Blood is thicker than water. That’s why you can’t get rid of your relatives. It’s also why you can generally expect certain things from them – like a place to spend the holidays, or rent when you absolutely need it.
Or, maybe, troops to fight your guerrilla insurgency. Maybe.
In Tuck, the long war has exacted its price from rebel and conqueror alike. Now the sheriff in his town is as desperate as Bran Hood in his forest. And desperate men do desperate things.
Tuck is the concluding book of the King Raven Trilogy, and it was probably wise to send characters on adventures away from the greenwood. It allowed new characters and new places to freshen the story. At the same time, the old characters are not left to stagnate, and Bran himself fills and finally outgrows the Robin Hood legend.
In this book Stephen Lawhead shows again his capacity to surprise. He also shows his limitless attention to history, both its small details and broad realities. History makes impressive scenery for his books, but it is more than that. Here, as in other novels, Lawhead turns it to fine and sometimes startling uses.
After reading so much of Scarlet from Will Scarlet’s perspective, it was interesting to experience him in Tuck entirely from Lawhead’s omniscient viewpoint. Will was still enjoyable, yet he never reached the charm and brightness he had in Scarlet. Readers have sometimes complained that Lawhead’s characters are distant and hard to connect with. Maybe he should write more from the first-person.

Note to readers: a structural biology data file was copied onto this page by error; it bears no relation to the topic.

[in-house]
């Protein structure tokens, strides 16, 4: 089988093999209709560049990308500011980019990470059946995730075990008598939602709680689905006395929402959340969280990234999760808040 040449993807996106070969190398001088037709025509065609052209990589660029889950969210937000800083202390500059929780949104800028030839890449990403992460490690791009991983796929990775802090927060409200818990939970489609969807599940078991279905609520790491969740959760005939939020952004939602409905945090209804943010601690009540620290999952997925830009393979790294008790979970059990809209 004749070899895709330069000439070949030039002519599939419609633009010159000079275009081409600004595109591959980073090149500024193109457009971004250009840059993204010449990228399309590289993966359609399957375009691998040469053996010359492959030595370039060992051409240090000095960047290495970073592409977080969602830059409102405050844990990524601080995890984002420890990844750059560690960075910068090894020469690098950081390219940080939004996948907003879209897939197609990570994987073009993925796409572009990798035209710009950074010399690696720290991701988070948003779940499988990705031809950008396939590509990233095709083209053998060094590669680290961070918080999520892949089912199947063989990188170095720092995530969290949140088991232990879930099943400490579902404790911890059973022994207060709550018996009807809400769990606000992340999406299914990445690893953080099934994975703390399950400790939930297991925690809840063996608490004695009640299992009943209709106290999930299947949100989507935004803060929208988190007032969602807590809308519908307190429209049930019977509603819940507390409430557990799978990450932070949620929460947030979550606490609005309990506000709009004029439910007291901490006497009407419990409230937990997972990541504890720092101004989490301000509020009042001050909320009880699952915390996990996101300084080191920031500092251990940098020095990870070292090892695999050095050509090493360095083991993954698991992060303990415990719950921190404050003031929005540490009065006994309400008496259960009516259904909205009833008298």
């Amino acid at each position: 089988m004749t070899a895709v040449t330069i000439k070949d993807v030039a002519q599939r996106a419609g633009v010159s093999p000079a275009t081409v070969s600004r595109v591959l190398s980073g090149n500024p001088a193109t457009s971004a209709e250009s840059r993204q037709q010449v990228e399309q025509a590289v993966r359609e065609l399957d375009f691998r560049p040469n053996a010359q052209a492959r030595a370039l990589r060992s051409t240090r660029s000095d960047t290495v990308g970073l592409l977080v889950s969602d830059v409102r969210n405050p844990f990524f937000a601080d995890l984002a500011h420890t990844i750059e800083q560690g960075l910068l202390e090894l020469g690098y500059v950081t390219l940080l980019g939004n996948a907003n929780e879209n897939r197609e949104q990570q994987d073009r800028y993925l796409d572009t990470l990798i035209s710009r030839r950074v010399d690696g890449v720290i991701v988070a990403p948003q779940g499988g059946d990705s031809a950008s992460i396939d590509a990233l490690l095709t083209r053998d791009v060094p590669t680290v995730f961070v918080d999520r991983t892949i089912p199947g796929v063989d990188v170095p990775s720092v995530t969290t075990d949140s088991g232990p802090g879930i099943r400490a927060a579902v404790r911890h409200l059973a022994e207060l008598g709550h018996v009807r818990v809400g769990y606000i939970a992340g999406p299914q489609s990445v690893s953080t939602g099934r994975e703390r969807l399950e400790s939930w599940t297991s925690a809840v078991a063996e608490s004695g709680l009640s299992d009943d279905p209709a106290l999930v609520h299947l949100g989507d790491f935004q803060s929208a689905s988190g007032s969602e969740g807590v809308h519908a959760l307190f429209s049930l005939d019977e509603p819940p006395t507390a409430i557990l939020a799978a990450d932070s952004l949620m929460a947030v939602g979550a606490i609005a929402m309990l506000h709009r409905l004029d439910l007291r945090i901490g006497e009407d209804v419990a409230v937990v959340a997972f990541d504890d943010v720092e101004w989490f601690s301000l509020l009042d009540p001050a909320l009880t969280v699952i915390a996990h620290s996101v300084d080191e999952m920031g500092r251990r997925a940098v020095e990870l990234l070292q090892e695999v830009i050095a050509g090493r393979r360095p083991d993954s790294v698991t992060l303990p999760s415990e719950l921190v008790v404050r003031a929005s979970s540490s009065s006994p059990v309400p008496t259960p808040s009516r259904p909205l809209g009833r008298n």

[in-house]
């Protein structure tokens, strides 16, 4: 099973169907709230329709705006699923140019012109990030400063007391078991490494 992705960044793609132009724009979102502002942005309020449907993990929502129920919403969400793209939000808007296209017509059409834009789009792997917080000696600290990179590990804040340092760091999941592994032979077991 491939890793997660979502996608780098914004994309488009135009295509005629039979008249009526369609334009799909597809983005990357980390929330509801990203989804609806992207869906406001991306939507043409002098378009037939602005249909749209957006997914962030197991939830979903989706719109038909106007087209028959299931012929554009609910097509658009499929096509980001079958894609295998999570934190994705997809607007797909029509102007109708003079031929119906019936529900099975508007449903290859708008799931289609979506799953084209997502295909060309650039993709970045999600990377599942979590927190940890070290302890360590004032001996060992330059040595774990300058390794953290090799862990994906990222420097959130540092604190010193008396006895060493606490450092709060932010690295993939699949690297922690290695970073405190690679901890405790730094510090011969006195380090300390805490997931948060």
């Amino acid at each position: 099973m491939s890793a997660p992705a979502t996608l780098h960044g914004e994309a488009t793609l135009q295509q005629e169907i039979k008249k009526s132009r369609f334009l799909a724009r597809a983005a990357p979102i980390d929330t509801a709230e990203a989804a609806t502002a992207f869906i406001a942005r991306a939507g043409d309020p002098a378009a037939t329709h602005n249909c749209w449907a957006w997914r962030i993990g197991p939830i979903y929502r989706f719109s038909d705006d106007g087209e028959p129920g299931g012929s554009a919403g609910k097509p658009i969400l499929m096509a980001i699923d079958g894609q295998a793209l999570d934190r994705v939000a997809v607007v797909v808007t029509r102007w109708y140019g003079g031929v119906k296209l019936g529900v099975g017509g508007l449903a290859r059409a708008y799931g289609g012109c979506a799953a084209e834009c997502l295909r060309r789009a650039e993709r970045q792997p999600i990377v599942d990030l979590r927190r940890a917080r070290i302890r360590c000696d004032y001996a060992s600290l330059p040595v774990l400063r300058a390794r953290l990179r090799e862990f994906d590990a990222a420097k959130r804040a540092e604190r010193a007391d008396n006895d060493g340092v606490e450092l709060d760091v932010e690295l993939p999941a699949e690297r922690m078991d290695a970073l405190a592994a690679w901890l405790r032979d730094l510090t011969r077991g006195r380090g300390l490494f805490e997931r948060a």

As a telling of Robin Hood, the King Raven Trilogy is unorthodox, but credible enough for its purposes. Lawhead brilliantly retained the concept of Robin fighting for the true king while appearing to throw it away. He did justice to the characters of the Robin Hood legend, with the exception of Little John. Iwan (as Lawhead renamed him) was a missed opportunity.
The one complaint I will enter against Tuck is that it had a death for, I think, no other reason than to make us feel bad. Aside from that, I enjoyed the book. The characters were satisfying, and consistent even when they changed; some were appropriately likeable, others appropriately despicable. The long journey of the King Raven Trilogy came to a rewarding end, all the different elements woven together.Tuck proved a fulfilling book and a fulfilling conclusion.
And my review would not be complete if I did not add that the epilogue was a masterstroke.